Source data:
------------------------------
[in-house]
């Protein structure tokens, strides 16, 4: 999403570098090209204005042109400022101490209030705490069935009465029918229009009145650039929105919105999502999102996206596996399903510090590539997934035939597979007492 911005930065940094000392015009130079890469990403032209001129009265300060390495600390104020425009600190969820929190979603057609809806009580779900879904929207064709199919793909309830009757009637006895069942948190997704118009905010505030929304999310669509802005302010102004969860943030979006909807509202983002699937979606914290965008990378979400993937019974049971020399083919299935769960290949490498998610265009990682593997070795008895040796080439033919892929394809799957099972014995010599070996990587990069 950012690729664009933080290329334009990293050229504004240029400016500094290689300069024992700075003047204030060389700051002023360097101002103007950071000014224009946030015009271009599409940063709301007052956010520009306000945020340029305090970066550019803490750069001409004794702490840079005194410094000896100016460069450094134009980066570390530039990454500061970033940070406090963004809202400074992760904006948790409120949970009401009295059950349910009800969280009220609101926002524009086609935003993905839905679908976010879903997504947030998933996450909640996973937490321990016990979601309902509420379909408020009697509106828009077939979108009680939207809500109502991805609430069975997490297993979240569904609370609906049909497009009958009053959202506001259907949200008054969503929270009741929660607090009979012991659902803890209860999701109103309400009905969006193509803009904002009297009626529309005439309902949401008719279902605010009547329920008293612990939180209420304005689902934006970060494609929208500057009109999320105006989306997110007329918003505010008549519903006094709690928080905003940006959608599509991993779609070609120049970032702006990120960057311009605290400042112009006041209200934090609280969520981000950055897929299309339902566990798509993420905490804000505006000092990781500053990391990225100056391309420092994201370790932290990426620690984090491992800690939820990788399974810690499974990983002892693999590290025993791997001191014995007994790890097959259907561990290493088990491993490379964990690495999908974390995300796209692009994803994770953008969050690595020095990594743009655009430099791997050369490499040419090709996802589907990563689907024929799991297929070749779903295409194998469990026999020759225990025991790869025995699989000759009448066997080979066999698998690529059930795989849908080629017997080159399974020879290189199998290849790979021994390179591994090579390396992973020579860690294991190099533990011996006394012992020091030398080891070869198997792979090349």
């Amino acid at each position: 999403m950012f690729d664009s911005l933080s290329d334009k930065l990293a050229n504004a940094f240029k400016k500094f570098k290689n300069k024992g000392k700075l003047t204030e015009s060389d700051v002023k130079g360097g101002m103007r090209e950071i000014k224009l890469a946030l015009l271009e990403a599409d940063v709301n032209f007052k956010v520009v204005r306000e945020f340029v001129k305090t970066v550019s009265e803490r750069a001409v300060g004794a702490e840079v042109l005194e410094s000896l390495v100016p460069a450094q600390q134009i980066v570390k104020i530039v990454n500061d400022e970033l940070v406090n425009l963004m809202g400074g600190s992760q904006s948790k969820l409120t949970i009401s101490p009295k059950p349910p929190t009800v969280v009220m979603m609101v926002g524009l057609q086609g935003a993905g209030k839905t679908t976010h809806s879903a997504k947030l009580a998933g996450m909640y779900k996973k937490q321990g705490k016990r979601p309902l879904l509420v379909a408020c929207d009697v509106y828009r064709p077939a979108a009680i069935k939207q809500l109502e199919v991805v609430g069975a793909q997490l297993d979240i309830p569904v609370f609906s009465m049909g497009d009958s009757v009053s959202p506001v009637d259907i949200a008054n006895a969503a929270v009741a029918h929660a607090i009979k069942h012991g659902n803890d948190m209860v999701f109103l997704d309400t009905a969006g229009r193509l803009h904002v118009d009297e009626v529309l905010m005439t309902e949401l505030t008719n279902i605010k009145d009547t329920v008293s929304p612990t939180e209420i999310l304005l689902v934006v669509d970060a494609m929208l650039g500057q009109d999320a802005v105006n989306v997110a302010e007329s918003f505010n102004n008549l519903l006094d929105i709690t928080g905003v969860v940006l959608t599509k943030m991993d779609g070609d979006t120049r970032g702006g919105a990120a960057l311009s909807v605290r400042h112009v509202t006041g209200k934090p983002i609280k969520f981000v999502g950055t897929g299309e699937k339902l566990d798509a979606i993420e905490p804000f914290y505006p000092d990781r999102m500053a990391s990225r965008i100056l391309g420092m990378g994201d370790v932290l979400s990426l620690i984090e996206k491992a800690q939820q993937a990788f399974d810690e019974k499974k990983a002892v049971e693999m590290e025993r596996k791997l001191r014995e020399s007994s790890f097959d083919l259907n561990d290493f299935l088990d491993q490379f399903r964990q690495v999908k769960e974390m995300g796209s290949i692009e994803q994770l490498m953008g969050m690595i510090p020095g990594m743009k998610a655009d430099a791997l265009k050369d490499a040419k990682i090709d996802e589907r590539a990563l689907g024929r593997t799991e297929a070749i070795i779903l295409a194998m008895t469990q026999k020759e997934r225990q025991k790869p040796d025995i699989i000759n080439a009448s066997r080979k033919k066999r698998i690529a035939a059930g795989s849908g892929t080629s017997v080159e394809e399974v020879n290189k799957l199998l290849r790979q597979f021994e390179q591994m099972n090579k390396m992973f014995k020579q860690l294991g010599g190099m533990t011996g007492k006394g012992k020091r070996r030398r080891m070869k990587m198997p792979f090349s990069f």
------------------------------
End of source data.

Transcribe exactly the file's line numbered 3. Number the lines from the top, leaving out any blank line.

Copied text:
């Amino acid at each position: 999403m950012f690729d664009s911005l933080s290329d334009k930065l990293a050229n504004a940094f240029k400016k500094f570098k290689n300069k024992g000392k700075l003047t204030e015009s060389d700051v002023k130079g360097g101002m103007r090209e950071i000014k224009l890469a946030l015009l271009e990403a599409d940063v709301n032209f007052k956010v520009v204005r306000e945020f340029v001129k305090t970066v550019s009265e803490r750069a001409v300060g004794a702490e840079v042109l005194e410094s000896l390495v100016p460069a450094q600390q134009i980066v570390k104020i530039v990454n500061d400022e970033l940070v406090n425009l963004m809202g400074g600190s992760q904006s948790k969820l409120t949970i009401s101490p009295k059950p349910p929190t009800v969280v009220m979603m609101v926002g524009l057609q086609g935003a993905g209030k839905t679908t976010h809806s879903a997504k947030l009580a998933g996450m909640y779900k996973k937490q321990g705490k016990r979601p309902l879904l509420v379909a408020c929207d009697v509106y828009r064709p077939a979108a009680i069935k939207q809500l109502e199919v991805v609430g069975a793909q997490l297993d979240i309830p569904v609370f609906s009465m049909g497009d009958s009757v009053s959202p506001v009637d259907i949200a008054n006895a969503a929270v009741a029918h929660a607090i009979k069942h012991g659902n803890d948190m209860v999701f109103l997704d309400t009905a969006g229009r193509l803009h904002v118009d009297e009626v529309l905010m005439t309902e949401l505030t008719n279902i605010k009145d009547t329920v008293s929304p612990t939180e209420i999310l304005l689902v934006v669509d970060a494609m929208l650039g500057q009109d999320a802005v105006n989306v997110a302010e007329s918003f505010n102004n008549l519903l006094d929105i709690t928080g905003v969860v940006l959608t599509k943030m991993d779609g070609d979006t120049r970032g702006g919105a990120a960057l311009s909807v605290r400042h112009v509202t006041g209200k934090p983002i609280k969520f981000v999502g950055t897929g299309e699937k339902l566990d798509a979606i993420e905490p804000f914290y505006p000092d990781r999102m500053a990391s990225r965008i100056l391309g420092m990378g994201d370790v932290l979400s990426l620690i984090e996206k491992a800690q939820q993937a990788f399974d810690e019974k499974k990983a002892v049971e693999m590290e025993r596996k791997l001191r014995e020399s007994s790890f097959d083919l259907n561990d290493f299935l088990d491993q490379f399903r964990q690495v999908k769960e974390m995300g796209s290949i692009e994803q994770l490498m953008g969050m690595i510090p020095g990594m743009k998610a655009d430099a791997l265009k050369d490499a040419k990682i090709d996802e589907r590539a990563l689907g024929r593997t799991e297929a070749i070795i779903l295409a194998m008895t469990q026999k020759e997934r225990q025991k790869p040796d025995i699989i000759n080439a009448s066997r080979k033919k066999r698998i690529a035939a059930g795989s849908g892929t080629s017997v080159e394809e399974v020879n290189k799957l199998l290849r790979q597979f021994e390179q591994m099972n090579k390396m992973f014995k020579q860690l294991g010599g190099m533990t011996g007492k006394g012992k020091r070996r030398r080891m070869k990587m198997p792979f090349s990069f």